chap10notes - Chapter 10 Liquids and Solids 10.1...

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1 Chapter 10 - Liquids and Solids 10.1 Intermolecular Forces A. Dipole-Dipole Forces 1. Attraction between molecules with dipole moments a. Maximizes (+) ----- ( - ) interactions b. Minimizes (+) ----- ( + ) and (-) ----- ( - ) interactions 2. About 1% of strength of ionic bonds a. Unimportant in gas phase due to distance between molecules B. Hydrogen Bonding 1. Special dipole-dipole attraction a. Hydrogen covalently bonded to highly electronegative elements (N, O, F) has a higher than normal δ + charge 2. Bond strength is higher than other dipole-dipole attractions 3. Important in the bonding of molecules such as water and DNA C. London Dispersion Forces 1. Instantaneous dipoles a. Random movement of electrons can create a momentary nonsymmetrical distribution of charge even in nonpolar molecules b. Instantaneous dipoles can induce a short-lived dipole in a neighboring molecule 2. London dispersion forces exist between all molecules, but are the weakest forces of attraction 3. "Polarizability" increases with the number of electrons in a molecule a. CCl 4 experiences greater London forces than CH 4 10.2 The Liquid State A. Surface Tension 1. The resistance of a liquid to an increase in its surface area 2. High intermolecular forces greater high surface tension B. Capillary Action 1. Cohesive forces between liquid molecules 2. Adhesive forces between polar liquid molecules and polar bonds in the material making up the container a. Water's adhesive forces are greater than its cohesive forces, thus the increase in surface area (concave meniscus) b. Oxygen in glass is attracted to hydrogen in water C. Viscosity 1. Measure of a liquid's resistance to flow a. Viscosity increases with intermolecular forces b. Viscosity increase with molecular size D. Structural Model for Liquids 1. Strong intermolecular forces (like solids) 2. Considerable molecular motion (like gases)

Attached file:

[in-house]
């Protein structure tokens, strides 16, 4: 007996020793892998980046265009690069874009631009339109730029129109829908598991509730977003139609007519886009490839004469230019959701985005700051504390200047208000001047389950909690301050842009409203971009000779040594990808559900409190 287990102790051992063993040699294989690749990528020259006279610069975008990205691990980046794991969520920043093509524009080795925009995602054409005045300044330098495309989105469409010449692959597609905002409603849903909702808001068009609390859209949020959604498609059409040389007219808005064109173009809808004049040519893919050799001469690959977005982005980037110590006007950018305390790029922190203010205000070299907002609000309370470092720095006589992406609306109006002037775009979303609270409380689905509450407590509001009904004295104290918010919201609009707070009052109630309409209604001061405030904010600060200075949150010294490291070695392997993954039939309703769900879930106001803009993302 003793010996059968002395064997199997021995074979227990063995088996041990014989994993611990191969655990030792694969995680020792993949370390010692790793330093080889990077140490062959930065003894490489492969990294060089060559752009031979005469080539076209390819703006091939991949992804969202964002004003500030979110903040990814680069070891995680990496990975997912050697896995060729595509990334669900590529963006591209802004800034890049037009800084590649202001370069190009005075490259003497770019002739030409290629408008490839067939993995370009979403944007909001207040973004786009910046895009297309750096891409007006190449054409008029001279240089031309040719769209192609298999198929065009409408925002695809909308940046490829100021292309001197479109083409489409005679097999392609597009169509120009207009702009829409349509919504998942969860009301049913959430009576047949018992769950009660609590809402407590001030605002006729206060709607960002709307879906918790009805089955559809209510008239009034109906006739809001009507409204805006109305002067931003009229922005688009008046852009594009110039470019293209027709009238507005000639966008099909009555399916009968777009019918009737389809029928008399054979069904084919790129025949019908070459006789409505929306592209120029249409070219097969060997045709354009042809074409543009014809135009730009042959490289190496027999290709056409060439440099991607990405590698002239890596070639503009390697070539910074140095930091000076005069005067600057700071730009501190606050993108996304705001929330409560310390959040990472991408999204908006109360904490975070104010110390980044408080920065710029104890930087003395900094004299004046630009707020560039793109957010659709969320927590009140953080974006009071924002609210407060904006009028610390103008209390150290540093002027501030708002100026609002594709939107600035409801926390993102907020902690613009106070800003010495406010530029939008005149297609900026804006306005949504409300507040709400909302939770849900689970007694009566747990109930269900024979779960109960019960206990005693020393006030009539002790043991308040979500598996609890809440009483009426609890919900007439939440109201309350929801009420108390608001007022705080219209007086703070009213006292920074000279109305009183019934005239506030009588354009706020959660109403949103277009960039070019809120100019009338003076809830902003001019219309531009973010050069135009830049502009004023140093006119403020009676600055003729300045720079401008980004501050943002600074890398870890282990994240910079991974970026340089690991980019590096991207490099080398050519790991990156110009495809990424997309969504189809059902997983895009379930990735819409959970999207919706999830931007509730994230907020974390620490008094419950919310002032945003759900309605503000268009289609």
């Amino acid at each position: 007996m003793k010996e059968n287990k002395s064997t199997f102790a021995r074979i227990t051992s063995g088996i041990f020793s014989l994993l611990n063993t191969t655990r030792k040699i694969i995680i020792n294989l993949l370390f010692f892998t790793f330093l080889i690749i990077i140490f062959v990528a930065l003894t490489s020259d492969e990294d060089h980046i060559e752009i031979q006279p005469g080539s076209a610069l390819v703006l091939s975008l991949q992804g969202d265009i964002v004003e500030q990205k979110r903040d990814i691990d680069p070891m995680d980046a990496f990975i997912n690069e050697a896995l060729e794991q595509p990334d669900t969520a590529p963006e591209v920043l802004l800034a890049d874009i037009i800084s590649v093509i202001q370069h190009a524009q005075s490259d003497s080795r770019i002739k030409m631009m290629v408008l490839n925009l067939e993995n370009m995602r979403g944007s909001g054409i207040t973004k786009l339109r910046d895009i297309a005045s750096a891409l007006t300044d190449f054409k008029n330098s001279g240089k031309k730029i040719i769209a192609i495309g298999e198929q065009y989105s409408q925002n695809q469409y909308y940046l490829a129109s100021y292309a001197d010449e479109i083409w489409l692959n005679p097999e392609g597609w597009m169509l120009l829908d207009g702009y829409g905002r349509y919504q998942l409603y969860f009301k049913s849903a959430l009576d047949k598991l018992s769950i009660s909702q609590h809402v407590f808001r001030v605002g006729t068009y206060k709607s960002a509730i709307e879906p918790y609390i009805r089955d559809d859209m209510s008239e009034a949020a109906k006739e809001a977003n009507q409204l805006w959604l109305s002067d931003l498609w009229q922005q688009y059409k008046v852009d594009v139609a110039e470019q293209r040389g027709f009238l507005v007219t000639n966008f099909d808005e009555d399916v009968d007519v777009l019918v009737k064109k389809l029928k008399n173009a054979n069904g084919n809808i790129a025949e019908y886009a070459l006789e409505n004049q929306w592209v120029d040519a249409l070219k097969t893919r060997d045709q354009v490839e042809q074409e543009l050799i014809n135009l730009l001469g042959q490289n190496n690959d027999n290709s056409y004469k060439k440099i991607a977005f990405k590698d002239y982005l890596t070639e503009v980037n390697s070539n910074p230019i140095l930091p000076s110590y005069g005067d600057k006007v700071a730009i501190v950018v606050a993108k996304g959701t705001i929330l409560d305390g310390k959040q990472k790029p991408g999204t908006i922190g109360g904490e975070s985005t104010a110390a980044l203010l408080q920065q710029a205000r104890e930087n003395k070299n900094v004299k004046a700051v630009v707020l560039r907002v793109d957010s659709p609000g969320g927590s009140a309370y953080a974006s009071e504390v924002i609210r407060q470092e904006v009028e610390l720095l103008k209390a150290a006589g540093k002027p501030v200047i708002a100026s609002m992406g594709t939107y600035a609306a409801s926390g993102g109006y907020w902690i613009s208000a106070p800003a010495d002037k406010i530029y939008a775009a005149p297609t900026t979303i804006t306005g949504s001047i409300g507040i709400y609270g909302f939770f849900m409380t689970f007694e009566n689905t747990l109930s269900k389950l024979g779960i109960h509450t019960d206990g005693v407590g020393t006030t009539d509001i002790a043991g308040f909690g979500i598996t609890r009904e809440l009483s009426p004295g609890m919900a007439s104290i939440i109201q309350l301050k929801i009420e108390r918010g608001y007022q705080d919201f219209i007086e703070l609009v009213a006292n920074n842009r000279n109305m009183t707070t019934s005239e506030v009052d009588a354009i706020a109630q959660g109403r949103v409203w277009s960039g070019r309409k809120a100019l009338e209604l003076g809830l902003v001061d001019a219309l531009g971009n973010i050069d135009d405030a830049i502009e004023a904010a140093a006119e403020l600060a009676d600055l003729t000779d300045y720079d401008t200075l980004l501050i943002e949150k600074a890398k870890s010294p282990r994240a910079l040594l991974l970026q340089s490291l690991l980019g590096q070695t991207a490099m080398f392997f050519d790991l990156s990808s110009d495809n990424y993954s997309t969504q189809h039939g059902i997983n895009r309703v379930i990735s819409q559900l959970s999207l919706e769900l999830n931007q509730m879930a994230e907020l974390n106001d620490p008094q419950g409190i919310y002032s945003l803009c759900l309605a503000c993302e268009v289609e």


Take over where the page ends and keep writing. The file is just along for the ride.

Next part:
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2 10.3 An Introduction to Structures and Types of Solids A. Types of solids 1. Crystalline solids a. Highly regular arrangement of components b. Components organized in a three-dimensional lattice (1) Smallest repeating unit of the lattice is a unit cell 2. Amorphous solids a. Components "frozen in place" and lacking orderly arrangement (1) glass (2) plastic B. X-ray Analysis of Solids 1. Structure of crystalline solids can be determined by xray diffraction a. waves in parallel beams that are "in phase" produce constructive interference b. waves in parallel beams that are "out of phase" produce destructive interference q = angle of incidence and reflection d = distance between atoms n = integer l = wavelength 2. Bragg's Law
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